From the neon sign that everyone who passes through Miami Beach’s South of Fifth points out to a hidden culinary membership club in the Miami Design District. That’s the leap that Major Food Group made last year by following up the South Beach it-spot Carbone with the enigmatic ZZ’s Club. The discreet venue—packed in season, hushed during the summer—marks the 26th MFG property in the world, and the second in Miami after Carbone. And like Carbone, ZZ’s Club has its roots in New York’s Greenwich Village; the high-concept temple of reinvented Japanese gastronomy takes its name from ZZ’s Clam Bar, another MFG restaurant and the smallest restaurant in the United States to have earned a Michelin star. (ZZ is the nickname of MFG’s co-owner Jeff Zalaznick; his partners are Mario Carbone and Rich Torrisi.) But everything else here is new and daring, from interior designer Ken Falk’s curvy relief work on the walls, which looks like underwater racetracks, to chef Yasu Tanaka’s richly sourced range of cooked and raw dishes. This is especially true of fish egg connoisseurs. Some of the most insanely flavorful and beautifully presented options are the caviar and avocado appetizer (with chopped bluefin tuna) and a sweet and savory “toast”: trout roe spread on a brioche doused with truffle honey.

[caption id="attachment_93641" align="alignleft" width="300"] Taxfyle Co-Founders William Sahatdjian, Richard Lavina, Michael Mouriz[/caption] After a year of unprecedented growth highlighted by securing $20 million Series B funding, Taxfyle is expanding into a 10,125 square foot office building at 2911 Grand Ave. in Coconut Grove, which will serve...

Junior Achievement gave 17-year-old Jayden Bonhomme something that school could not. And that’s the point. This is a story of burgeoning self-esteem, validation, and an epiphany that his varied interests could lead to a viable career path. Through its Youth Employment program, which is part of JA Career Bound, the organization helps teenagers prepare for the workforce. They learn interviewing skills, presentation skills, collaboration, conflict resolution, networking, how different companies in varied sectors function—in short, the real world. “Research says that students graduate from high school knowing only about five to eight jobs,” says Laurie Sallarulo, president and CEO of JA of South Florida. The program serves to remedy that. For Bonhomme, JA—and Career Bound, in particular—made him envision a future as a health care administrator. “I became acquainted with Junior Achievement in high school during my freshman year,” Bonhomme recalls. “I remember everyone was getting dressed up for mock interviews, and I thought, I want to be a part of that.” The first time Bonhomme walked into JA’s Town Square, for a field trip during his sophomore year, he noted the breadth of the organization’s reach—various colleges, Broward Health, the Seminole Hard Rock Hotel & Casino in Hollywood, the FBI and the military were all represented.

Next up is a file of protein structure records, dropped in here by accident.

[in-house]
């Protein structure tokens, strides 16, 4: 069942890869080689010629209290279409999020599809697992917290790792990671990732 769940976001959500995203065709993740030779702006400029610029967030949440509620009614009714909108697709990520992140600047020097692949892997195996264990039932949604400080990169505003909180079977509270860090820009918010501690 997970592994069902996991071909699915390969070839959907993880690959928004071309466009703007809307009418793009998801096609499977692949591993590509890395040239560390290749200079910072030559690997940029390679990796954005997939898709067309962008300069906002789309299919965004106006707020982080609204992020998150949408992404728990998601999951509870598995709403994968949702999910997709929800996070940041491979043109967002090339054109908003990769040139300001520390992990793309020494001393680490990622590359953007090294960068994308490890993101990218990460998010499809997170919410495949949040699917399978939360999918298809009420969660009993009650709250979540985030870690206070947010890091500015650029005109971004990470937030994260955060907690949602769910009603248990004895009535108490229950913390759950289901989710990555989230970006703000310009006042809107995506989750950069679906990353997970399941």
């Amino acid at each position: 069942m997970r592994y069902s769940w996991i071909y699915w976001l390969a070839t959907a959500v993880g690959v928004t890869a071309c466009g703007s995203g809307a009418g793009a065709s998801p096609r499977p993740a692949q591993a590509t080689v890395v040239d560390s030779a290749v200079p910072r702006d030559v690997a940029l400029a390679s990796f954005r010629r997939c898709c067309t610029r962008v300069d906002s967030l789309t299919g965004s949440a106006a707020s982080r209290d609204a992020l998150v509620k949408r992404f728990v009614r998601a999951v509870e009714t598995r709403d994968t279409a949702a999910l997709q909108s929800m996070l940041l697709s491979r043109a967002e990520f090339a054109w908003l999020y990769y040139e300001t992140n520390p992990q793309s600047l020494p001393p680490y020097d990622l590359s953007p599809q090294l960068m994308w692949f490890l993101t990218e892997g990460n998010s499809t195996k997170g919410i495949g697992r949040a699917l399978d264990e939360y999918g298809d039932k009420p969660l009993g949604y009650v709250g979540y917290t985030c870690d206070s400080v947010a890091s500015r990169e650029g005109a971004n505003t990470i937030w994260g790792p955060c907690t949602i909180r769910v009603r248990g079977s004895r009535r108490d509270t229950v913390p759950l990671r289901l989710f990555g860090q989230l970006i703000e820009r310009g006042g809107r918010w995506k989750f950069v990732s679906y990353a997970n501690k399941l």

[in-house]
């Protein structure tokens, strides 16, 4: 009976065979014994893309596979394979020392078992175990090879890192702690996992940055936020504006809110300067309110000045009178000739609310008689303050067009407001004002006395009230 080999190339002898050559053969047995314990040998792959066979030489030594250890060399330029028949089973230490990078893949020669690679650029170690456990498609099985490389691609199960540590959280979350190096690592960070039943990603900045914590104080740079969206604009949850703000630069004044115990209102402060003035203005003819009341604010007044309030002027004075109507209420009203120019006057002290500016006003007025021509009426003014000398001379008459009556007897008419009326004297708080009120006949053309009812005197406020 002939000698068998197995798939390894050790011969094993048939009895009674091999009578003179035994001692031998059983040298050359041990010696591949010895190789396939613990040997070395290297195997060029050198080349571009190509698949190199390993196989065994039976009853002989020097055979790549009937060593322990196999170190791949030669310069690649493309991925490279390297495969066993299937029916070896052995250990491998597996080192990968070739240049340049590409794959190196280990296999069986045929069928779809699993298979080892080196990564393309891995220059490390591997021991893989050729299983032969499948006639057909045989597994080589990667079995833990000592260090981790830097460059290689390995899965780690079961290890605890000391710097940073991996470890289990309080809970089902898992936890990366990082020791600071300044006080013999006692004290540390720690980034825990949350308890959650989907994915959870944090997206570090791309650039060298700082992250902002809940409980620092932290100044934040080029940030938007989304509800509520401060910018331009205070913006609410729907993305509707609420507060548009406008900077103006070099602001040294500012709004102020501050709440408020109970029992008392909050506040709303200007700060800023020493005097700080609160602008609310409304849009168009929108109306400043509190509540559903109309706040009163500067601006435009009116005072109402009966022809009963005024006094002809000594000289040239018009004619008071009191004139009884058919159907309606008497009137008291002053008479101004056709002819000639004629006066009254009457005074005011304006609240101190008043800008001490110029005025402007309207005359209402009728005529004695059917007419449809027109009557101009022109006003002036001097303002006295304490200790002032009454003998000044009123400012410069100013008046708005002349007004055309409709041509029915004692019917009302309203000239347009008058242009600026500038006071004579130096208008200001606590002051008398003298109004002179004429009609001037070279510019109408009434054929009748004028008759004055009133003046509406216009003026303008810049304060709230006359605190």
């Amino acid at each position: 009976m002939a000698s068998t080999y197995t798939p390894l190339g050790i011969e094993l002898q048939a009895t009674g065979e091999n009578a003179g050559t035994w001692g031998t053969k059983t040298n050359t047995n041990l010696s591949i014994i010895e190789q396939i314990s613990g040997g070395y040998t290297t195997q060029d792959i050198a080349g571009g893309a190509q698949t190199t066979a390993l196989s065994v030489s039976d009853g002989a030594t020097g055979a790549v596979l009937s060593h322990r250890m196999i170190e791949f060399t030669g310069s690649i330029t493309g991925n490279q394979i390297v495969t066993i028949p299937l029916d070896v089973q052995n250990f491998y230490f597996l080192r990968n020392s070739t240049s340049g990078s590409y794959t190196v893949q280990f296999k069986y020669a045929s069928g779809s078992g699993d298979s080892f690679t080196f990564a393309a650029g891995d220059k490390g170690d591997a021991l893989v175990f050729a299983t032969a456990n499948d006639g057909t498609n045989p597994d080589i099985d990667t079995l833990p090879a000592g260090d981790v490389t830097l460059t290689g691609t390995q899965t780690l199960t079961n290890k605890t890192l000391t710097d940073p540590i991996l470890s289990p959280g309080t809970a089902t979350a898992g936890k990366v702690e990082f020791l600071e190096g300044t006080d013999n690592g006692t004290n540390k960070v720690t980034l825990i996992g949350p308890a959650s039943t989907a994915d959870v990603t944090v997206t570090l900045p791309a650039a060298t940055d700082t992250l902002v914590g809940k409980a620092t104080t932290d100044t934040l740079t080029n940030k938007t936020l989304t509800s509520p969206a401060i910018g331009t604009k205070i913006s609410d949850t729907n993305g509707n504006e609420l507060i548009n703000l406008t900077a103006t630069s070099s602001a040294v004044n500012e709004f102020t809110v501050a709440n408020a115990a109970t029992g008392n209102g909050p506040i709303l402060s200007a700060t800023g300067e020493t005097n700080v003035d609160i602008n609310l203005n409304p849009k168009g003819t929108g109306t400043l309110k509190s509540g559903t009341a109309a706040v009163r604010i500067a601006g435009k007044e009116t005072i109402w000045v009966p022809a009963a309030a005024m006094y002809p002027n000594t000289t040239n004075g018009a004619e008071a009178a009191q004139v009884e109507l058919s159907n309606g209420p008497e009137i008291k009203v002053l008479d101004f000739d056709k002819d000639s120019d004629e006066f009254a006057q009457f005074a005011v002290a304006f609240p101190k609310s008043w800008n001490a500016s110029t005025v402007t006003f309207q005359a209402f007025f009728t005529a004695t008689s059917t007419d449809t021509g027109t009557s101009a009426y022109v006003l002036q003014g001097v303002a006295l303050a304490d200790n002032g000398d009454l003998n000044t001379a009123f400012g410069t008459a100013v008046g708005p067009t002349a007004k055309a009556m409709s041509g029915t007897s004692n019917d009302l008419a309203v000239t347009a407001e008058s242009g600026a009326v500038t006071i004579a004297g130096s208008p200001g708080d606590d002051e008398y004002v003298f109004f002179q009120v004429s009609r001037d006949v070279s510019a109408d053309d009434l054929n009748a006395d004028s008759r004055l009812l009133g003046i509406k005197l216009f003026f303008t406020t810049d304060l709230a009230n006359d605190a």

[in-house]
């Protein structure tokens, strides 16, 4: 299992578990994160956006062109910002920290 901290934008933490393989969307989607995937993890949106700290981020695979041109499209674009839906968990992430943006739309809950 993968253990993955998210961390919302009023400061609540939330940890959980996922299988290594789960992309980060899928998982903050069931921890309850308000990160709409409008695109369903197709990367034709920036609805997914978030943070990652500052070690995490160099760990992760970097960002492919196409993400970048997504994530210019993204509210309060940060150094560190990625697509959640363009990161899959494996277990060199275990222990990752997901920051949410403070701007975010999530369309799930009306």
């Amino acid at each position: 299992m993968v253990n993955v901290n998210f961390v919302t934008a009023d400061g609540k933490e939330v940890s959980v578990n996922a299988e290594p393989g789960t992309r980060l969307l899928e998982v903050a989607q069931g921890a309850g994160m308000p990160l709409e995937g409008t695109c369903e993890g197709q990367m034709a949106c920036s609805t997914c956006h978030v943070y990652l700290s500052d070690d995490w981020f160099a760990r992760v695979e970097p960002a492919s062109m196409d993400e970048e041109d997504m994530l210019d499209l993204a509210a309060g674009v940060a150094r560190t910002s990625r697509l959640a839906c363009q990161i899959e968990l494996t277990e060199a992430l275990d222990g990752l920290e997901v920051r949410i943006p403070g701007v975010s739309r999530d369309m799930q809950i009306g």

Fort Lauderdale-based Seth Wise is the quintessential financial achiever, with his fingers in plenty of pies: As if it weren’t enough to serve as the co-chief executive officer of the Altman Companies (which has built more than 26,000 rental apartments) and president of BBX Capital Real Estate, he’s also on the board of Bluegreen Vacations (a fractional vacation ownership concern listed on the New York Stock Exchange) and a member of the Forbes Real Estate Council. Born in Washington, D.C., Wise earned a bachelor of science degree in finance at the University of Florida, and his is a true South Florida success story—throughout his career, he has managed approximately $3 billion of real estate assets in various classes—but, like many successful businesspeople in a region that offers peerless quality of life, Wise has taken stock of his priorities during the pandemic era, welcoming working from home, a third dog, getting in shape and being home for dinner. He sounds like a man at ease, despite his myriad responsibilities. Who was the best mentor you’ve ever had? I’ve been blessed with two mentors, Alan Levan [chairman of BBX Capital Corporation] and [vice chairman of BBX Capital] John Abdo, who has been his partner for the last 40 years. What was their mentorship style? Did you learn based on observations and osmosis, or was it more direct? It was both. I’ve been working with both of them since 1996, so I’ve had the opportunity to observe how they’ve handled themselves in times of extreme challenge and stress. The ability to observe how they’ve conducted themselves with high integrity … it’s kind of remarkable. People don’t believe this, but in the years that we’ve been together, I don’t think I can remember a time where anybody raised their voice or blamed somebody. Alan Levan, Jack Abdo, [president and CEO of BBX Capital] Jarett Levan and myself have worked together closely for all that time, and it’s really just been about, how do we solve a problem when it comes up, not whose fault, or how did this happen? The mentorship has been about maintaining a calmness even in the face of crisis that allows you to tackle the problem and not get lost in the emotion.